31 children (9 girls, 22 boys) mean age 9 years (1-17) were included. 14 children had CIC, 57% were anxious or painful on first session. At one month, CIC was done daily by 100% of parents or children. Anxiety and pain disappeared in 92% of patients. Six months later, no patient had pain. 17 patients had hypnosis session during UDS. The study was feasible for all. 35% were anxious and 41% had pain.

CONCLUSIONS

Our preliminary study showed the feasibility of hypnosis in the daily practice of the outpatient clinic of pediatric urology. Hypnosis seems to improve the acceptance rate for CIC. UDS under hypnosis was also feasible. These results need to be validated compared to control groups. In our daily practice, its use is also extended to another indications.


14:21 - 14:24
S15-7 (PP)

VALIDATION OF A NEW SCORING SYSTEM (UNION) FOR THE CLINICAL ASSESMENT AND FOLLOW-UP OF SPINA BIFIDA PATIENTS

Ilker Zeki ARUSOGLU 1, Ibrahim ULMAN 1, Sibel TIRYAKI 1, Hasan CAYIRLI 1, Ali AVANOGLU 1, Huseyin GUNAY 2, Tuncer TURHAN 3 and Kazim CAPACI 4
1) EGE UNIVERSITY FACULTY OF MEDICINE, PEDIATRIC SURGERY, PEDIATRIC UROLOGY, Izmir, TURKEY - 2) EGE UNIVERSITY FACULTY OF MEDICINE, ORTHOPEDICS AND TRAUMATOLOGY, Izmir, TURKEY - 3) EGE UNIVERSITY FACULTY OF MEDICINE, BRAIN AND NERVE SURGERY, Izmir, TURKEY - 4) EGE UNIVERSITY FACULTY OF MEDICINE, PHYSICAL MEDICINE AND REHABILITATION, Izmir, TURKEY

PURPOSE

Efficacy of specialized clinics in the follow-up of spina bifida patients have been documented. But a scoring system for overall evaluation of these patients for different specialties is lacking. The objective of this study was to develop, to test clinically, and to validate a new scoring system easily applicable and reproducible in the follow-up evaluation of spina bifida patients.

MATERIAL AND METHODS

In this prospective study; different specialists designed a simple, objective, convenient assessment tool to evaluate spina bifida patients during their clinic visits. Five systems and functional status affected frequently in spina bifida; urinary, neurologic, intellectual, orthopedic, and nutritional status were separately scored in four different grades of clinical severity by different specialists and the parents (UNION Score). The scores obtained from various evaluators were compared statistically using Cronbach's alpha reliability test.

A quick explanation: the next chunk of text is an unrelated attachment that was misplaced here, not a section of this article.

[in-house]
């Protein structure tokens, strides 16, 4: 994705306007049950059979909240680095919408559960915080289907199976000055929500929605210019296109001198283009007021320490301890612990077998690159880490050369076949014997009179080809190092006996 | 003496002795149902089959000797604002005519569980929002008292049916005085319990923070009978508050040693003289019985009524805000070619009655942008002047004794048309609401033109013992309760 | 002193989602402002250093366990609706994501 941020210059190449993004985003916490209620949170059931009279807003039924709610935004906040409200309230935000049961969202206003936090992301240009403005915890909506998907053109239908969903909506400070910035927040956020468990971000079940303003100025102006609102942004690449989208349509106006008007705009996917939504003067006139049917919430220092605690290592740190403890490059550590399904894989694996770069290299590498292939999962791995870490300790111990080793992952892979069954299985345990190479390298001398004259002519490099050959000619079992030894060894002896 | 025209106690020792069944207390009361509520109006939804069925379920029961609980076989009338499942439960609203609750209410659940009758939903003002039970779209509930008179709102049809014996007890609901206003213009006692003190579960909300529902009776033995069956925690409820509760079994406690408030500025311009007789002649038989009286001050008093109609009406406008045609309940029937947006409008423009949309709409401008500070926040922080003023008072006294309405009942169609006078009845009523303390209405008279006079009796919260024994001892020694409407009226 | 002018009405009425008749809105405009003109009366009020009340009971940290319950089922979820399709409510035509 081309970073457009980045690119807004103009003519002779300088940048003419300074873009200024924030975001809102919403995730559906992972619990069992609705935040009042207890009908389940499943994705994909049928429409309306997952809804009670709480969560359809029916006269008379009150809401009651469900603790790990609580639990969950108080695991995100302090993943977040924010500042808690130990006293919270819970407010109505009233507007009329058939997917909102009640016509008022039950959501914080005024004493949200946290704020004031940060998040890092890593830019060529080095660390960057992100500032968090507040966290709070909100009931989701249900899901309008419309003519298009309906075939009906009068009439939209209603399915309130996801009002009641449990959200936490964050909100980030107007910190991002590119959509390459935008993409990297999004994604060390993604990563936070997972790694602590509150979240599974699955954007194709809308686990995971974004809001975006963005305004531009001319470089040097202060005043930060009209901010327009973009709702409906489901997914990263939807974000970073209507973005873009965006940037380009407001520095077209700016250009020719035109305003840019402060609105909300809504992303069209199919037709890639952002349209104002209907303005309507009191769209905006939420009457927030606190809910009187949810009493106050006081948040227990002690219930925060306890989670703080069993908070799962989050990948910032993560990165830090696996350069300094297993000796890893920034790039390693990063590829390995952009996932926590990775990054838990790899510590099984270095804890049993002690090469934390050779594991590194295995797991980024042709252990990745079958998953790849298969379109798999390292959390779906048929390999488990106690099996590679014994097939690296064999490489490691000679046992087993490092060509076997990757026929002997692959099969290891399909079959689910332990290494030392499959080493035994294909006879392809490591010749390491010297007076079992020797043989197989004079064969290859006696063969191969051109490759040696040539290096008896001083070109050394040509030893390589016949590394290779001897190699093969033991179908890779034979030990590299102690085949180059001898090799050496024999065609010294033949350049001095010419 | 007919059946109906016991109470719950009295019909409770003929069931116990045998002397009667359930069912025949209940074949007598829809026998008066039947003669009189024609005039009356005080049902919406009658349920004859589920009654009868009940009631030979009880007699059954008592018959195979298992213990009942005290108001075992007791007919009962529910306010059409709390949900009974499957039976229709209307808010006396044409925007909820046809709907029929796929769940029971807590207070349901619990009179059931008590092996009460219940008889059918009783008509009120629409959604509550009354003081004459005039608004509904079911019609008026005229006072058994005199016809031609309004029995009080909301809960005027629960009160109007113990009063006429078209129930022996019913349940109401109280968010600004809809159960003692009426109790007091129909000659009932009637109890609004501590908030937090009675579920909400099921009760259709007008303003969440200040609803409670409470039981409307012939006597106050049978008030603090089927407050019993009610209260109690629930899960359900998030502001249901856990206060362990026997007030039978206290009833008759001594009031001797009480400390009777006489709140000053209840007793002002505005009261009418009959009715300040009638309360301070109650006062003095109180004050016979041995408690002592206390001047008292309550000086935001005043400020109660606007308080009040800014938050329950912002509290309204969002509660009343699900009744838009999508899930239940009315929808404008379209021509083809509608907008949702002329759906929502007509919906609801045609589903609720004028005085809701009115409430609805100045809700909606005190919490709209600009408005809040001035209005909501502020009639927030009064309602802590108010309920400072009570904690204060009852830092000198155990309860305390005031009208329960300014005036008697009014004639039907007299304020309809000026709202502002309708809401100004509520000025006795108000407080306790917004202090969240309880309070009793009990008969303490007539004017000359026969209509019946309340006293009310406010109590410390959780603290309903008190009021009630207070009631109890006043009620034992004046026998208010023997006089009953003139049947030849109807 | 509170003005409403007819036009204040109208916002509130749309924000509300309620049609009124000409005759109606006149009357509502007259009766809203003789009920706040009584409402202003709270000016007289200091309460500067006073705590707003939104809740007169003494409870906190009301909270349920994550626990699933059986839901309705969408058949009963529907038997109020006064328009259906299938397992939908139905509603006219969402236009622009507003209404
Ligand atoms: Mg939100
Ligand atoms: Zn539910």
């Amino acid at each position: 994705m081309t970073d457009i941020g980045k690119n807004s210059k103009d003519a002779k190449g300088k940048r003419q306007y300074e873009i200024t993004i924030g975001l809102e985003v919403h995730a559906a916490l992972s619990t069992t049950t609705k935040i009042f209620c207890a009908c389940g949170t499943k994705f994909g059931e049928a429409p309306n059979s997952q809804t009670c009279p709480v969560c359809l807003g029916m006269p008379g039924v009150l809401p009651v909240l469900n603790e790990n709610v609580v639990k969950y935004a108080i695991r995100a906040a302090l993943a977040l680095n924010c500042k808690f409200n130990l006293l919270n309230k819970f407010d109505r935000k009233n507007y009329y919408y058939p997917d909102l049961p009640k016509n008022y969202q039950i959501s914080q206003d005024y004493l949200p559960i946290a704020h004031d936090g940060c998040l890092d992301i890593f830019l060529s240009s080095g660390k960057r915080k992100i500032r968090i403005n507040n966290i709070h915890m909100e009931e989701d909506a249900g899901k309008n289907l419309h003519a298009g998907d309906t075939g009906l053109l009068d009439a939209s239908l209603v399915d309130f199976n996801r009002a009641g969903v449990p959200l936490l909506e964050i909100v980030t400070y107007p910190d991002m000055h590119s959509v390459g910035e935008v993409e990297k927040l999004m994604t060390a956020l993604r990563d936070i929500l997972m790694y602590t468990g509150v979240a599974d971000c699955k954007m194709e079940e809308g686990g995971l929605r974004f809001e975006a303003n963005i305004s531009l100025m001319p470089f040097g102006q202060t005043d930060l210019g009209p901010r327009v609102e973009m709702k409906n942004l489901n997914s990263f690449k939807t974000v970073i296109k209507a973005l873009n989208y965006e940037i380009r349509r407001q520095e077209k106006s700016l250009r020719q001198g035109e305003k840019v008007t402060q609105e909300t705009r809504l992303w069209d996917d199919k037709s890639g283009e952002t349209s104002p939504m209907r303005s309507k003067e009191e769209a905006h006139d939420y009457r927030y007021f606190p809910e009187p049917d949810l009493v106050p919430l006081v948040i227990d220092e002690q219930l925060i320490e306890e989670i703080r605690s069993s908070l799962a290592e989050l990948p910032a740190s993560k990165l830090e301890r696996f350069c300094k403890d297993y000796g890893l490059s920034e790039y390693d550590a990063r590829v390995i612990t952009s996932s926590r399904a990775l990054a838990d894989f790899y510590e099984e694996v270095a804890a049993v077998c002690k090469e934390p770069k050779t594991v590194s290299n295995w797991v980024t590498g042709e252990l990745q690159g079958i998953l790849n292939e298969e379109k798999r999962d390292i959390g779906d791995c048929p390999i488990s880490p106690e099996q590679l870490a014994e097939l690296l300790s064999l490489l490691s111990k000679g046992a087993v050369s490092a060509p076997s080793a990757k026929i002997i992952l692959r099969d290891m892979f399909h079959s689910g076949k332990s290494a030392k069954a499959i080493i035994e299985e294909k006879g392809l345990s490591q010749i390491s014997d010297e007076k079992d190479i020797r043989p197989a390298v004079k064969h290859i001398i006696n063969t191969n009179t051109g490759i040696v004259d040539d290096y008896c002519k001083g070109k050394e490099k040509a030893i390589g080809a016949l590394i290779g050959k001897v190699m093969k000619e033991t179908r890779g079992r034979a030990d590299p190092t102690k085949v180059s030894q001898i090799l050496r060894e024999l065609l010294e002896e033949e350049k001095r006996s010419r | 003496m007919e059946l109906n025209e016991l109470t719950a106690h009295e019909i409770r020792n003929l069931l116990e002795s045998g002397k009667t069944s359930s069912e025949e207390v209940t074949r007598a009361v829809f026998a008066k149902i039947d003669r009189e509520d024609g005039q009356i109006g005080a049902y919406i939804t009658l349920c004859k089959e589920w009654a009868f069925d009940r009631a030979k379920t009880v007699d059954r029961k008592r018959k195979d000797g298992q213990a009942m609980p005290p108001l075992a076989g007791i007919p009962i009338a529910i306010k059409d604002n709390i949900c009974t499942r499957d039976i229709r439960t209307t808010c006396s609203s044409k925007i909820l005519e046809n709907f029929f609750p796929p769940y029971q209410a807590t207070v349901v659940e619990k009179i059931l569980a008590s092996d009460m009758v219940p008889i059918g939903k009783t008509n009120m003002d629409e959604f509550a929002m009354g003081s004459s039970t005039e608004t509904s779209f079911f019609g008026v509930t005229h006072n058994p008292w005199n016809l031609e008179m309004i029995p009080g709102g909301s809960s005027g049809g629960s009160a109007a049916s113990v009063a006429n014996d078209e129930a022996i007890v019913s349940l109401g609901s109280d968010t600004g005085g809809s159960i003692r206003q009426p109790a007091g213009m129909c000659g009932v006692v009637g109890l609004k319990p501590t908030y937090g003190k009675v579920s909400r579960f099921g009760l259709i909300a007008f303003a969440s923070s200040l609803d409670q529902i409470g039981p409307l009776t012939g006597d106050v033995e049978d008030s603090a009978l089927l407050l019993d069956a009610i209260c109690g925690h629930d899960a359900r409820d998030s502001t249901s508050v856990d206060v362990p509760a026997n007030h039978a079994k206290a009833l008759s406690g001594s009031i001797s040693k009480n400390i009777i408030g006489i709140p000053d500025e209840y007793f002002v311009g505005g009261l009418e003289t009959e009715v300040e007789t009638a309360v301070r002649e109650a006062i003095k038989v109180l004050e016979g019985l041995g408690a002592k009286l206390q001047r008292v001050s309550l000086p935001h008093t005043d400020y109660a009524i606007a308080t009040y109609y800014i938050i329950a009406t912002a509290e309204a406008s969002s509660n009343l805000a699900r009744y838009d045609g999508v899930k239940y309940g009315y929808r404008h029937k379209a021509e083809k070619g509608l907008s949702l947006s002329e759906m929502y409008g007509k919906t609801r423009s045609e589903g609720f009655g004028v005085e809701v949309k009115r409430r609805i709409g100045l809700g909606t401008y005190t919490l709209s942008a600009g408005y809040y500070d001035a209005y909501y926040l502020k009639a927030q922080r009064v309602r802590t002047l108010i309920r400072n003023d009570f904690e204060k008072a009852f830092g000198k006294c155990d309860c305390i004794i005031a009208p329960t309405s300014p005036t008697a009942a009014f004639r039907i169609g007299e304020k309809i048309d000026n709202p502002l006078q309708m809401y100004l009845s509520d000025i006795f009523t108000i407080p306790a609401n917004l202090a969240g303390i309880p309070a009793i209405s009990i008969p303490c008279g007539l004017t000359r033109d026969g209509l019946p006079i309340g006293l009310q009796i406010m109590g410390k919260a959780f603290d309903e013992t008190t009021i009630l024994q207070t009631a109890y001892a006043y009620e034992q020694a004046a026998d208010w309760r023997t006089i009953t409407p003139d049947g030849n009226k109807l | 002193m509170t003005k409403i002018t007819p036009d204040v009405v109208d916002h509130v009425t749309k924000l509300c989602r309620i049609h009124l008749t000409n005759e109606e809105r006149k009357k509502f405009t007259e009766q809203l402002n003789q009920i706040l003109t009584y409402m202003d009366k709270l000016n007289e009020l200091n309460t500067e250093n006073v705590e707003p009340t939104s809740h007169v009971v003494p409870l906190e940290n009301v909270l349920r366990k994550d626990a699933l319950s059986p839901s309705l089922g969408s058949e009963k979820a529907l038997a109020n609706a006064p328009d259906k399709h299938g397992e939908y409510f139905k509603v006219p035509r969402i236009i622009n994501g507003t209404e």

RESULTS

One hundred twenty two patients were scored separately by five evaluators. The scores for each patient demonstrated a high correlation among evaluators (Alpha=0.966). The highest correlation was noted between pediatric urologist and neurosurgeon (Alpha=0.941). The correlation between family scores and the scores of healthcare givers was also noteworthy (Alpha=0.804-0.917).

CONCLUSIONS

The new scoring system was easy to use and it was convenient among evaluators. Changes in the scores during follow-up of spina bifida patients may help warning patients, parents, and health care providers. It also may ease evaluation of spina bifida patients between different specialties. Acquaintance of scores between family and medical group may be important to motivate the patients socially, and increase their compliance during follow-up.


14:24 - 14:27
S15-8 (PP)

CLINICAL PROPERTIES OF SPINA BIFIDA PATIENTS WITH JARCHO LEVIN SYNDROME